The USS Fletcher (DD-992) served in the U.S. Navy for nearly two and a half decades in the late 20th and early 21st centuries. She was named for Admiral Frank Jack Fletcher who served with the U.S. Navy during World War II. Fletcher was a member of the Spruance-class of naval destroyers.
Fletcher was laid down at Pascagoula, Mississippi by the Litton Ingalls Shipbuilding Corporation in April 1978, launched in June 1979, and commissioned in July 1980 with Commander Steven C. Saulnier in command. At 563 feet long, Fletcher supported a crew complement of 296 and was armed with two five-inch rapid fire guns, a surface-to-air missile system, an anti-submarine rocket launcher, six 12.75-inch anti-submarine torpedo tubes, and one helicopter. Fletcher could travel at a cruising speed of 30 knots and had a range of 6,000 nautical miles at 20 knots.
Fletcher joined the Pacific Fleet after being commissioned and began a routine of western and southern Pacific deployments beginning in 1982. These deployments sometimes involved trips into the Indian Ocean and Persian Gulf. Fletcher visited Vancouver, British Columbia in June 1991 and sailed to Fremantle, Australia in 1997 and 1999. The destroyer was fitted with a vertical missile launch system in the 1990s as well.
Fletcher participated in RIMPAC 2000 in June 2000 with the militaries of seven Asian nations in the Pacific Ocean. Exercises in the Arabian Gulf followed in November. Fletcher took part in Maritime Interdiction Operations in 2002 during Operation Enduring Freedom in the Middle East. During this deployment, Fletcher also supported the implementation of United Nations sanctions against Iraq.
In January 2003, Fletcher completed a six-month deployment with the Abraham Lincoln Battle Group, and then swapped crews with the decommissioned USS Kinkaid in Australia. Fletcher then spent 17 months operating with the 5th Fleet during Operation Iraqi Freedom as well as Operation Enduring Freedom. The destroyer returned to Pearl Harbor in May 2004 and San Diego in June. Fletcher was decommissioned in October and then sunk during target training exercises off Kauai, Hawaii in July 2008.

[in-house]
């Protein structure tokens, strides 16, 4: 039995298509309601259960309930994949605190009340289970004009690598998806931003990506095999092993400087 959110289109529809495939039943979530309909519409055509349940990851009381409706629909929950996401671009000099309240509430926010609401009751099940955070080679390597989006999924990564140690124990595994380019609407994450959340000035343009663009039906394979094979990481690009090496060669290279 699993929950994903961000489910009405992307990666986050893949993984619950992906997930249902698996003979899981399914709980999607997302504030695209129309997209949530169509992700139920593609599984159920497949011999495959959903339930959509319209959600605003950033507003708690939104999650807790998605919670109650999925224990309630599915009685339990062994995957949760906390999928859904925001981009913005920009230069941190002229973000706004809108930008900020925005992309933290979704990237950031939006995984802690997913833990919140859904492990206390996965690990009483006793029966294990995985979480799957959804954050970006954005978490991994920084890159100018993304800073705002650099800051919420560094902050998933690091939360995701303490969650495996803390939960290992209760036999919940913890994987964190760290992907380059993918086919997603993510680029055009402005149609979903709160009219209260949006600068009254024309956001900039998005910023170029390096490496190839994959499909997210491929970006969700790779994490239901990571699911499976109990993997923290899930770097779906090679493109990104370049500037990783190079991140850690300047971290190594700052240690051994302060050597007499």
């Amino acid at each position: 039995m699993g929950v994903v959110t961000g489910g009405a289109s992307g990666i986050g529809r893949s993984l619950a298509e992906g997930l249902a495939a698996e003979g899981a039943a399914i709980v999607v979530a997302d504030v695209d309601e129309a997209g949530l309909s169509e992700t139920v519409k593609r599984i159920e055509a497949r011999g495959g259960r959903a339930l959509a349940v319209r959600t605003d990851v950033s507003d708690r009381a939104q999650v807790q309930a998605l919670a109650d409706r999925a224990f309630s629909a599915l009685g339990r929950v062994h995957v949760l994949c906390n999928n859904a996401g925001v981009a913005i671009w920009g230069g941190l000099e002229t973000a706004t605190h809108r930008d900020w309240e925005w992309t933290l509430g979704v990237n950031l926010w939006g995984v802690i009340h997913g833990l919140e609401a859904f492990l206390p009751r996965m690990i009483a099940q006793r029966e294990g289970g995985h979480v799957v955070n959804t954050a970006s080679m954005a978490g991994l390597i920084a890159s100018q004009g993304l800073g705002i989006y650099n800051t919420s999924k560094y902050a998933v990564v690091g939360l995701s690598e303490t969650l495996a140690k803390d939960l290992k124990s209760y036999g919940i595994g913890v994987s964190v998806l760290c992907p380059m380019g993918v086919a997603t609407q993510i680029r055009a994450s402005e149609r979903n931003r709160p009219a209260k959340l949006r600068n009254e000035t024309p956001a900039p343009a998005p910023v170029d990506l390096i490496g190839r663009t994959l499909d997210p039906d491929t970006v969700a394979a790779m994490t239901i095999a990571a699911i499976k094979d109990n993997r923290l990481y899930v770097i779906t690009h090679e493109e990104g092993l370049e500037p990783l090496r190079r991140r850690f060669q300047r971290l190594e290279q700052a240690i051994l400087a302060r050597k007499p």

Asbestos Risk on the USS Fletcher (DD-992)
Although the USS Fletcher was built right around the time the U.S. Navy was phasing out the use of asbestos in the construction of its ships, it is highly likely that she was constructed with some amount of asbestos insulation. No matter what the job, those serving aboard the Fletcher probably sustained some amount of asbestos exposure. If a member of the crew was primarily employed in the ship's engineering section, their exposure would likely be greater than those in other occupations who worked in different areas of the ship.
Drydock and shipyard workers were also at risk of being exposed to asbestos in their jobs. While performing maintenance and repair on ships which contained asbestos parts and components, very small particles of asbestos would fly into the air where they could easily be inhaled. These fibers would also stick to their clothing and when returning home after work, their families were at risk for experiencing second hand asbestos exposure from the dust on their clothes and hair.
Modern medicine has established that there is a direct causal relationship between the inhalation of airborne asbestos fibers and the development of some form of mesothelioma. Pleural mesothelioma and peritoneal mesothelioma are the most common types of this asbestos cancer.Sources
NavSource Naval History. USS Fletcher (DD-992).
(http://www.navsource.org/archives/05/992.htm) Retrieved 7 March 2011.
GlobalSecurity.org USS Fletcher (DD-992).
(http://www.globalsecurity.org/military/agency/navy/dd-992.htm) Retrieved 7 March 2011.
Department of the Navy – Naval Historical Center. USS Fletcher (DD-992).
(http://www.history.navy.mil/photos/sh-usn/usnsh-f/dd992.htm) Retrieved 7 March 2011.